The American Muslim has recently posted an article entitled “Peace for Humanity Rally and Declaration for Global Peace”. It concerns a very commendable rally held in London, sponsored by an organization called Minhaj-ul-Quran International, denouncing religious and political extremism and promoting universal peaceful cooperation. This is one more example of the desire of the vast majority of Muslims worldwide to make it clear that terrorist violence is not a part of the religion of Islam (submission to God) and that they denounce all such indiscriminate violence.
Minhaj-ul-Quran also published a statement expressing their views about terrorist violence and world peace. This document makes such statements as:
We, the signatories to this “London Declaration for Global Peace & Resistance against Extremism”, affirm that all humans everywhere possess inherent dignity and immutable rights: these including freedom from poverty, oppression, fear and prejudice and freedom of belief, worship and expression…
Jews, Muslims, Christians, Hindus, Buddhists and those of other religions, along of course with all people who do not identify with any faith, must enjoy the same civil and legal rights and freedoms and be able to live in peace and harmony and must pursue peace only through mutually respectful engagement and dialogue.
We reject unequivocally all terrorism because at the heart of all religions is a belief in the sanctity of the lives of the innocent. The indiscriminate nature of terrorism, which has in recent years killed far more civilians and other non-combatants than it has combatants, is un-Islamic, un-Judaic, un-Christian and it is indeed incompatible with the true teachings of all faiths. Because of its manifestly indiscriminate and therefore murderous nature, we condemn all terrorism in all forms and in all countries regardless of any claimed religious and political intentions.
We unequivocally reject, disown and condemn all terrorism committed in the name of Islam, just as we reject and condemn all terrorism committed in the names of other religions or causes. Terrorism is never a legitimate and honourable act of war but is always a cowardly act of indiscriminate murder.
I wholeheartedly endorse that type of statement, and find it delightful that Muslims and representatives of other major religious beliefs such as Christianity, Judaism, Buddhism, and Sikhism were willing to cooperate in gathering for the rally and issuing the statement. The more events and declarations of this kind take place, the better off the world will be.
Because of my admiration of The American Muslim, and my wholehearted agreement with the above quoted statements, I would very much like to add my signature to the declaration. Unfortunately, a few other statements in the declaration prevent me from doing so – statements which the declaration could have left out and remained equally effective, it seems to me.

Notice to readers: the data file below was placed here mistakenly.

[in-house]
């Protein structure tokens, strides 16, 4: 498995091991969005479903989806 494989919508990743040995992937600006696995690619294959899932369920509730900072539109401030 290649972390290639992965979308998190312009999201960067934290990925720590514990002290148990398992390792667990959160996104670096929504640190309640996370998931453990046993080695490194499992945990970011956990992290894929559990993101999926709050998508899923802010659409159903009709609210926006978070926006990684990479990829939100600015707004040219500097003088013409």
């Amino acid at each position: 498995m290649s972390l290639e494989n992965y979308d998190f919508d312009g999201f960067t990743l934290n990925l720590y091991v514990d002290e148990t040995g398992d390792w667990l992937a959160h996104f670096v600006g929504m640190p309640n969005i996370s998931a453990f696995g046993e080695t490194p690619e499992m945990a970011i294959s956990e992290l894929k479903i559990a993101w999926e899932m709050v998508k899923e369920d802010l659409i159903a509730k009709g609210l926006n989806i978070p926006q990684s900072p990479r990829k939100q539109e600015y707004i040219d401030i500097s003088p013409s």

For instance there is this statement (the bold print is my doing): Whereas we do not overlook the real or perceived grievances that may serve as a causative fuel for terrorist violence – and we call upon all national and local governments to address those grievances with haste and resolve – we commit ourselves to the non-violent resolution of those issues as well as to the removal through education and dialogue of conspiracy theories that seem to blinker some peoples’ worldviews.
Everything in that sentence which preceded what I have highlighted in bold print I fully agree with. However, as I have not been at all hesitant to point out, I most emphatically do believe in a “conspiracy theory”. While in regard to something like the John F. Kennedy assassination it’s possible to believe in the “lone gunman” theory as opposed to a conspiracy; with regard to 9/11 and other terrorist events of recent years everyone is a “conspiracy theorist”! There is no “lone gunman” theory available for most of these events; and even when any one particular event may have been carried out by a single individual, that “lone actor” is almost certainly believed to have at least been influenced by propaganda from a larger organization. With regard to 9/11, one either believes in a conspiracy of “extremist Muslim terrorists”, or one believes in a conspiracy involving other actors – such as a cooperative effort of the intelligence and military agencies of the United States of America and Israel. I don’t at all hide the fact that I believe in the latter conspiracy (USA and Israel), and totally repudiate the “Muslim terrorist” conspiracy.